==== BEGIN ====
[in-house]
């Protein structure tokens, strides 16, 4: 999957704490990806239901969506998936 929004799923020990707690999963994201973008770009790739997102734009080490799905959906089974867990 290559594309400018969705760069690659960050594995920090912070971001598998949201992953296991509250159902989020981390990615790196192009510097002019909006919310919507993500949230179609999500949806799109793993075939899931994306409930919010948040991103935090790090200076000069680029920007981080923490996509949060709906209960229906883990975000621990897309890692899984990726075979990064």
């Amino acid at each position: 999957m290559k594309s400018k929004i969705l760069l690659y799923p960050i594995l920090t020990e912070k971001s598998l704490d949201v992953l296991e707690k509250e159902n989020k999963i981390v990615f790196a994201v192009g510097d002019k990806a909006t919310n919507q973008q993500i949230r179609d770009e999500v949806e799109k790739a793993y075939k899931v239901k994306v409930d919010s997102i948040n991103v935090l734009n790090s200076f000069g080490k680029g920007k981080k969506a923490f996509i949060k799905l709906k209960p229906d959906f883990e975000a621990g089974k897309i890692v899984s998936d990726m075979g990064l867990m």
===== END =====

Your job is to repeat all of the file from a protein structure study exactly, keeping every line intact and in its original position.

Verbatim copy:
[in-house]
């Protein structure tokens, strides 16, 4: 999957704490990806239901969506998936 929004799923020990707690999963994201973008770009790739997102734009080490799905959906089974867990 290559594309400018969705760069690659960050594995920090912070971001598998949201992953296991509250159902989020981390990615790196192009510097002019909006919310919507993500949230179609999500949806799109793993075939899931994306409930919010948040991103935090790090200076000069680029920007981080923490996509949060709906209960229906883990975000621990897309890692899984990726075979990064």
């Amino acid at each position: 999957m290559k594309s400018k929004i969705l760069l690659y799923p960050i594995l920090t020990e912070k971001s598998l704490d949201v992953l296991e707690k509250e159902n989020k999963i981390v990615f790196a994201v192009g510097d002019k990806a909006t919310n919507q973008q993500i949230r179609d770009e999500v949806e799109k790739a793993y075939k899931v239901k994306v409930d919010s997102i948040n991103v935090l734009n790090s200076f000069g080490k680029g920007k981080k969506a923490f996509i949060k799905l709906k209960p229906d959906f883990e975000a621990g089974k897309i890692v899984s998936d990726m075979g990064l867990m």